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Liberal Party’s Home Savings Proposal Likely Just A Tax Shelter For High-Income Canadians, Economist Says

“It’s most likely to be a tax shelter for a very, very small pool of Canadians who have very high incomes under the age of 40.”

Liberal Party’s Home Savings Proposal Likely Just A Tax Shelter For High-Income Canadians, Economist Says
Photo Credit: Dillon Kydd/Unsplash

An economist and renter advocates are unimpressed by the Liberal Party’s proposal for a tax-free First Home Savings Account, reports Sam Smart for The Maple.

The Liberals’ plan would allow Canadians under the age of 40 to save up to $40,000 for a downpayment on their first home, according to the party’s platform.

Marc Lee, a senior economist at the Canadian Centre for Policy Alternatives, said he does not think it is likely that there will be much uptake for the plan.

“The idea is that it's sort of a little bit like a registered retirement savings plan, or a tax-free savings account,” Lee told Smart. “But I think the challenge is that most tenant families have lower incomes, and they generally don't have money in either of those other types of accounts.”

“It looks more like a gimmick to me,” he added.

As well, said Lee, tax-free savings accounts and registered retirement savings plans already allow Canadians to withdraw funds for housing, so the new proposal would likely only be of use to high-income earners who have maxed out their TFSAs and RRSPs.

“It’s most likely to be a tax shelter for a very, very small pool of Canadians who have very high incomes under the age of 40,” said Lee.

Geordie Dent, executive director of the Federation of Metro Tenants’ Associations, sees the home savings account proposal as window dressing. “I don't think it's a program that's going to get a lot of use. Nor do I think it's a program designed to get a lot of use,” Dent told Smart.

Mazdak Gharibnavaz, an organizer with the Vancouver Tenants Union, said any housing policy that focuses on homeownership is bound to leave struggling renters behind.

“Whenever you've got policies that are prioritizing homeownership, it means that they essentially want more people to be buying homes all the time, which is actually going to surge real estate values,” Gharibnavaz told Smart.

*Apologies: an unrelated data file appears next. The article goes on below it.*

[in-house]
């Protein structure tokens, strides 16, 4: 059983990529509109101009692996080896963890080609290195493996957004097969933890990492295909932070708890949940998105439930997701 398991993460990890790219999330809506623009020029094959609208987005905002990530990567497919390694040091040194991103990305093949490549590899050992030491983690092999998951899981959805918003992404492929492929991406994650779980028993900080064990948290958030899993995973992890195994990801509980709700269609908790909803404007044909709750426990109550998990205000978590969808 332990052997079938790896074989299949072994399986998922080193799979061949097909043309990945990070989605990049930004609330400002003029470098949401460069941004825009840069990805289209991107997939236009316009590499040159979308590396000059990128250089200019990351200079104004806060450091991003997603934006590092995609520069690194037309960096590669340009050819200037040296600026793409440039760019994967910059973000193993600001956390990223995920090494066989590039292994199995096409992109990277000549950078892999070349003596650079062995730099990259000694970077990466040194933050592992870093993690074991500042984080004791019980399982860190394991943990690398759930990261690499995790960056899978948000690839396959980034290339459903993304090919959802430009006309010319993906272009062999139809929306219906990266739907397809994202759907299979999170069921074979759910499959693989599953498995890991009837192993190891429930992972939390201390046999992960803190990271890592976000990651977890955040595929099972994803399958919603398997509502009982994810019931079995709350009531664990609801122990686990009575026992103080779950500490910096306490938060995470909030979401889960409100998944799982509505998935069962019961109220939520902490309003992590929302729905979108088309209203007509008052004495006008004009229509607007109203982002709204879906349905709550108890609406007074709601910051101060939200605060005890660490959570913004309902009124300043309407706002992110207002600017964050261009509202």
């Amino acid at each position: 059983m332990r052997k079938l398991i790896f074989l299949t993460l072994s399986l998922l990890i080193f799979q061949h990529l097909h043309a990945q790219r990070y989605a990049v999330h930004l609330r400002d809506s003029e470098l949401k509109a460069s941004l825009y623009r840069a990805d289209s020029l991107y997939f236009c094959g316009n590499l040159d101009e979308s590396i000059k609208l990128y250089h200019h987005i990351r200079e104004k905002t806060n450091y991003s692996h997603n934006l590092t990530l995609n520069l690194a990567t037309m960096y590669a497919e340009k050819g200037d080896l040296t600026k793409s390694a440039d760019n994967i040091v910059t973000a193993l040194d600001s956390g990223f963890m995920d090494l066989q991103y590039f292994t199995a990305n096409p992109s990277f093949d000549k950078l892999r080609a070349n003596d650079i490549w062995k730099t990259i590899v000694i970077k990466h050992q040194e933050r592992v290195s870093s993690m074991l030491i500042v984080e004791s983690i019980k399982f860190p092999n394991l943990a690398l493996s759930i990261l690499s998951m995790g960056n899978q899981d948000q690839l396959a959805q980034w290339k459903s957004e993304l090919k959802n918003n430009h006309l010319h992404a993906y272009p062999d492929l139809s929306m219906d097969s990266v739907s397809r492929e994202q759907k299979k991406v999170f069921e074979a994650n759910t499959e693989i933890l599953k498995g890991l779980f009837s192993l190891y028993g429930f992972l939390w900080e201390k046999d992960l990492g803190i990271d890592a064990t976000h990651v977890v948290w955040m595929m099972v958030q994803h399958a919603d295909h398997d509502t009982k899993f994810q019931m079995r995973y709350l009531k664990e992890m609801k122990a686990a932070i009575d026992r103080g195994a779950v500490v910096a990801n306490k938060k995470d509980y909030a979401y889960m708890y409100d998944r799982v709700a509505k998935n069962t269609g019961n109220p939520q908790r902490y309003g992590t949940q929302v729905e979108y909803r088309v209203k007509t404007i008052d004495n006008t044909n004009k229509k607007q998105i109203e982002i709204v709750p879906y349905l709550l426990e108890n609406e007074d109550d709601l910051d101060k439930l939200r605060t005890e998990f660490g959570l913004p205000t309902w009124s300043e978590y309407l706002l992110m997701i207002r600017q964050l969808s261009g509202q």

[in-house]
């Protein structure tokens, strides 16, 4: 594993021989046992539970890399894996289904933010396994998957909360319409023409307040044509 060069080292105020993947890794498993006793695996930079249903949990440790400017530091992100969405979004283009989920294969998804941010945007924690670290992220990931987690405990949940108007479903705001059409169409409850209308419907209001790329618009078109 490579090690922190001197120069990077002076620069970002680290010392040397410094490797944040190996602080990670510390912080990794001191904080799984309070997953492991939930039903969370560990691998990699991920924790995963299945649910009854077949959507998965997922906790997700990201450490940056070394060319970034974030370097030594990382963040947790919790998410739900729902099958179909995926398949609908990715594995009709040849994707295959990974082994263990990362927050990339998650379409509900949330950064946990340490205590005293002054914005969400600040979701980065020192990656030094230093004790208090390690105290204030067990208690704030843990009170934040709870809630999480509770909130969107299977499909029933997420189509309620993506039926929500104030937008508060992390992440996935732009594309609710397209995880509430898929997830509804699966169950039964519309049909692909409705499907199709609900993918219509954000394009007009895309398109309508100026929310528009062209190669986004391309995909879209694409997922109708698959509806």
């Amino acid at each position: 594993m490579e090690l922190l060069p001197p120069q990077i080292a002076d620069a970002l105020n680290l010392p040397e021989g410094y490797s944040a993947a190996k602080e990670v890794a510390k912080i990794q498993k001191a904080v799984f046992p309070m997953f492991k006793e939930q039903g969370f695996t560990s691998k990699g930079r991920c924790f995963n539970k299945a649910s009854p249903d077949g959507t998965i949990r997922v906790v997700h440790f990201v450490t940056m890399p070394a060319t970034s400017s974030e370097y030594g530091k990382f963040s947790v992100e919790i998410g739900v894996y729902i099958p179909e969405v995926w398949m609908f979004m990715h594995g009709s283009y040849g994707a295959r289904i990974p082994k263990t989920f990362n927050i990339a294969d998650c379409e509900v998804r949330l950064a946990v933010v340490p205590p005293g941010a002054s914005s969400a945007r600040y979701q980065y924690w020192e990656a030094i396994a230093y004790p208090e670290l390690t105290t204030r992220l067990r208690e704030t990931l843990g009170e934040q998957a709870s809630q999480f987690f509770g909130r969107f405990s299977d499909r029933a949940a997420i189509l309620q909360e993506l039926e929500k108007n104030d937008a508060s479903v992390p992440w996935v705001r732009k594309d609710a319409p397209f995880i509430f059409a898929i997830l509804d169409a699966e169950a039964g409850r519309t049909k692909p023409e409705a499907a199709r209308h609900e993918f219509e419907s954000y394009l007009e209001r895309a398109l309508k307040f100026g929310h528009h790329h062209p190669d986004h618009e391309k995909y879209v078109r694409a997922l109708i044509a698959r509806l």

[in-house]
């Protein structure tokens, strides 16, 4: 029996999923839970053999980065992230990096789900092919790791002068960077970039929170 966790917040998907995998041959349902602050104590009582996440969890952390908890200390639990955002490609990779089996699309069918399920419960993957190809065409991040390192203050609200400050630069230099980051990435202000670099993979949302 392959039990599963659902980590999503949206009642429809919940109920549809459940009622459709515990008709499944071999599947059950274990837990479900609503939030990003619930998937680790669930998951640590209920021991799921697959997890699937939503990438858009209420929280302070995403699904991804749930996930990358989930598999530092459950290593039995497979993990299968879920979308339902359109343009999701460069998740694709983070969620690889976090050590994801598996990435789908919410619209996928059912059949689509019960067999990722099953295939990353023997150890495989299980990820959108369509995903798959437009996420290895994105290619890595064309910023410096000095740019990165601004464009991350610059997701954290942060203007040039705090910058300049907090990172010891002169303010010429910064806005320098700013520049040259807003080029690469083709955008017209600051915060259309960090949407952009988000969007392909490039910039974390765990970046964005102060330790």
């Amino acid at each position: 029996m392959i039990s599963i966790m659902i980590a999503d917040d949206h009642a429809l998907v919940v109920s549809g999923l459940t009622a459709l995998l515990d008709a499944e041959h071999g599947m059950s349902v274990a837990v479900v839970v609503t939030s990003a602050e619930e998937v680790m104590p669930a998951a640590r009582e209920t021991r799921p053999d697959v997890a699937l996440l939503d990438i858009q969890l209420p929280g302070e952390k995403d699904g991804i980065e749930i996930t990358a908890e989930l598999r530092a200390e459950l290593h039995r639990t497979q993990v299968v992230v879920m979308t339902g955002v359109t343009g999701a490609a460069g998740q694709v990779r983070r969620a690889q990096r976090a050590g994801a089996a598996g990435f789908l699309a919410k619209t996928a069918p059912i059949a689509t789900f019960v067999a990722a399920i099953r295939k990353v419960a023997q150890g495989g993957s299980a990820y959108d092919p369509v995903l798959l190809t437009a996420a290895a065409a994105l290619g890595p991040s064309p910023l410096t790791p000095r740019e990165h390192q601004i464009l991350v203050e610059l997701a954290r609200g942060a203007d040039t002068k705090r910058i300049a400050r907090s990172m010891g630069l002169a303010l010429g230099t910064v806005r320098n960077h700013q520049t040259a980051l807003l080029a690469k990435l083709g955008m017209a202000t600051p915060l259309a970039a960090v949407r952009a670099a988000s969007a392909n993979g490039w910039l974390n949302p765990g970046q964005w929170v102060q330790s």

“As a tenant union, what that means for us is rents that are constantly driving up. It's basically creating an impossible situation in terms of having shelter,” he added.

Instead, Gharibnavaz said he thinks all the federal parties should be focusing on building more non-market rental housing units.

“What we're talking about is lots of publicly owned rental stock, public housing, co-op housing,” said Gharibnavaz, adding that he would like to see more discussion about housing as a human right.

Read Smart’s full article here.


Screenshot of Government of Alberta/YouTube

News

  • Alberta Premier Jason Kenney has introduced strict new public health measures — including vaccine passports, which Kenney previously opposed — Wednesday to combat the spread of COVID-19, and apologized for his government's handling of the pandemic, CBC reports. The apology comes following growing calls from doctors and experts for the Alberta premier to resign as the number of COVID-19 patients in the province's intensive care units reaches record highs.
  • The Toronto Star reports that Conservative Party Leader Erin O’Toole’s claim in a French-language video posted Monday that “thousands of people'' are illegally crossing the Roxham Road border is false, and promotes “harmful anti-refugee myths,” according to migration experts. O’Toole’s comments repeat a similar claim made by former Tory leader Andrew Scheer during the 2019 election.
  • Despite facing some tough questions from former supporters who sent her to Ottawa as a Green Party candidate during the 2019 federal election, Liberal candidate Jenica Atwin, who crossed the floor to join the Liberals in June, is hoping to hold her seat in Fredericton this election, The Canadian Press reports.